Namibian nurses contracted by PharmAccess Foundation collected the HIV samples, which were analyzed by laboratory technicians from the Namibia Institute of Pathology. HIV antibody status was assessed using the oral fluid-based OraQuick Rapid HIV-1/2 Antibody Test (OraSure Technologies, Inc., Bethlehem, PA ["OraQuick"]) . The OraQuick is an FDA-approved, non-invasive, rapid diagnostic test that is suitable for epidemiological purposes, and has been officially validated by the Namibian Institute of Pathology  and was approved by the MoHSS for surveillance purposes in 2006.
Organization of the KA and HIV prevalence surveys
Both institutions implemented broad-scale awareness campaigns using campus radio, posters, flyers and information boards prior to the surveys to raise awareness and encourage participation.
Participation in both surveys was voluntary and anonymous. Students received an explanation about the purpose and objectives of the study before being asked for consent and to fill in the questionnaire.
The surveys were conducted at strategically placed sites throughout the Windhoek campuses of UNAM and the Polytechnic, over a period of five days from 07h00 to 20h00, in order to facilitate the participation of as many students as possible, irrespective of location or class schedule.
Test sites were separated into three separate areas to ensure confidentiality: 1) an area where students would fill out the KA survey; 2) an area where the oral fluid swab for the HIV survey was taken by a nurse; and 3) a laboratory. When students participated in both surveys, the results of the KA survey were linked to the results of the HIV prevalence survey using an anonymous barcode system.
Informed consent and ethical clearance
The surveys were performed at the request of the management committees of the university and the polytechnic and in coordination with respective student representative platforms for operational purposes to inform the institutions' HIV programmes. The study interventions were approved by the participating institutions ethical committees as a part of the HIV management programme. Individual students only participated voluntarily in HIV testing after oral informed consent. HIV testing was performed anonymously and no results were returned to participating individuals. No individual identifiers were collected. Those students who wished to know their HIV status were referred to VCT centres established in Windhoek. The analysis of data for this paper was conducted after the operational surveys of the individual institutions using existing anonymous data.
Graphical representation and statistical analysis were performed using GraphPad Prism version 4.0b for Macintosh (GraphPad Software, San Diego, CA, USA), Microsoft Excel 2004 for Mac (Microsoft, Seattle, WA, USA), and SPSS version 16 for Macintosh (SPSS Inc., Chicago, IL, USA). Statistical analysis was done using the Chi-square test for categorical variables. A two-sided p value < 0.05 was considered statistically significant.
Participation in the KA survey
Half (n = 2790/5568) of the UNAM students and 45% (n = 2,807/6,302) of the Polytechnic students participated in the KA surveys (Table 1). The participation rate in the KA survey was significantly higher among female students at both institutions: 65% of female UNAM students compared with 40% of male UNAM students (p < 0.0001, Chi-square), and 51% of female Polytechnic students compared with 39% of male Polytechnic students (p < 0.0001, Chi-square) (Table 2).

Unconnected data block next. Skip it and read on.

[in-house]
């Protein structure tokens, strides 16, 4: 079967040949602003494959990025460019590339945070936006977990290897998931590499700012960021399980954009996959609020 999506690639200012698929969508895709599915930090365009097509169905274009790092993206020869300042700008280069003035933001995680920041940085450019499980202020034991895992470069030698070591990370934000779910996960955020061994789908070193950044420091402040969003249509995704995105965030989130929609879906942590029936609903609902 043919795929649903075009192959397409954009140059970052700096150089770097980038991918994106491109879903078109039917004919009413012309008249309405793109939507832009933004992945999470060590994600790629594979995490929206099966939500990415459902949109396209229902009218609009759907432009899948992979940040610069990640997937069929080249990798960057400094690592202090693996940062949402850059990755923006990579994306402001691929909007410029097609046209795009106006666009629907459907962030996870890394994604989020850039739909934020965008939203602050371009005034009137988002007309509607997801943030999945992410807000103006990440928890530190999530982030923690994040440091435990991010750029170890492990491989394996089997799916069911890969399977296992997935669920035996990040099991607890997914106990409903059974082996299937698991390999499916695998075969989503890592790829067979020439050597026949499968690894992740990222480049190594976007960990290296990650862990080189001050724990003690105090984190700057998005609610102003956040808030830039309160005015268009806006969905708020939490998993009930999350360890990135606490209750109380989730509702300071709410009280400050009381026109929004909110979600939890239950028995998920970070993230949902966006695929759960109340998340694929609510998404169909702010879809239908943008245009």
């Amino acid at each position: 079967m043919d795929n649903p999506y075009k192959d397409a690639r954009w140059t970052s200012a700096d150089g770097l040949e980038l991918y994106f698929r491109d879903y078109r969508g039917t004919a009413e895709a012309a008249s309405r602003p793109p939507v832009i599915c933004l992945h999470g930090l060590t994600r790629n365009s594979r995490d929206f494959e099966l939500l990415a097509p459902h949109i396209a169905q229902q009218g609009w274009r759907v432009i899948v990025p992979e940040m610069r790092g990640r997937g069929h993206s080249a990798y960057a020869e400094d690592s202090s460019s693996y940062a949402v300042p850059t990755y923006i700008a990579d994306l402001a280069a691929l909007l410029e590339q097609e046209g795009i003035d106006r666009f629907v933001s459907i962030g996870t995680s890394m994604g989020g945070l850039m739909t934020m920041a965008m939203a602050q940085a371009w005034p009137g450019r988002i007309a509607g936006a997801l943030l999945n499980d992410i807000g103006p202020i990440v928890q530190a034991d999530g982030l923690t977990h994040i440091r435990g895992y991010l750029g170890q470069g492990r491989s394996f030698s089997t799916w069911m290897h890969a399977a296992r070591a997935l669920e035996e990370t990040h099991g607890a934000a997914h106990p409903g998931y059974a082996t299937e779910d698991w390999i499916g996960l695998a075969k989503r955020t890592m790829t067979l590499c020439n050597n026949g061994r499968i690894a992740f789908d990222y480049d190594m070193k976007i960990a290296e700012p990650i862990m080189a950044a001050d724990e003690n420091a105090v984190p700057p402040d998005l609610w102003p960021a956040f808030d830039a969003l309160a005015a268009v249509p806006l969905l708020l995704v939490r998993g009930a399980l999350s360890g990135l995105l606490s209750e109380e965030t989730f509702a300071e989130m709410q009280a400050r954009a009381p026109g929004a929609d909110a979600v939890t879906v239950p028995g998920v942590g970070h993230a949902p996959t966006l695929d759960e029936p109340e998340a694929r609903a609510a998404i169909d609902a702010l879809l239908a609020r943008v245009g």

Of the 5,597 students who participated in the KA survey, most were females (60%). The age of the participants ranged from 14 to 53 years (mean = 21.9+/- 4.3); a large majority (93%) were 18 to 30 years old. Among the respondents, 30% were first-year students, 27% were second-year, 20% were third-year, and 23% were fourth-year or more.
Outcome of the KA survey
Basic knowledge of HIV/AIDS was good: 95% of UNAM and 93% of Polytechnic respondents knew what HIV/AIDS was; and 97% of UNAM and 96% of Polytechnic correctly defined the difference between HIV and AIDS. Knowledge of HIV prevention appeared high as 92% of all respondents knew that using a condom could protect against HIV infection. However, a number of respondents had misperceptions about transmission of HIV by deep kissing (50% UNAM, 44% Polytechnic), witchcraft (26% UNAM, 27% Polytechnic) and shaking hands (14% UNAM, 15% Polytechnic). Almost all respondents knew that HIV could not be transmitted by sharing food with an HIV-positive person (98% UNAM, 97% Polytechnic).
Knowledge of treatment possibilities of HIV/AIDS appeared high: 90% of UNAM and 86% of polytechnic respondents indicated that they knew that there was no treatment that can eradicate HIV/AIDS from a human's body, that traditional healers could not remove HIV from a human's body (96% UNAM, 94% Polytechnic), that a person with tuberculosis was not always HIV positive (95% UNAM, 93% Polytechnic) and that ART could enable HIV-infected people to live longer, healthier lives (94% UNAM, 89% Polytechnic).
Television/radio (73% UNAM, 66% Polytechnic), print media (70% UNAM, 61% Polytechnic) and health institutions (66% UNAM, 64% Polytechnic) were mentioned by most students as major sources of information about HIV/AIDS. Fewer students mentioned information on campus (45% UNAM, 27% Polytechnic) and the campus nurse/counsellor (15% UNAM, 11% Polytechnic) as major sources of information on HIV/AIDS.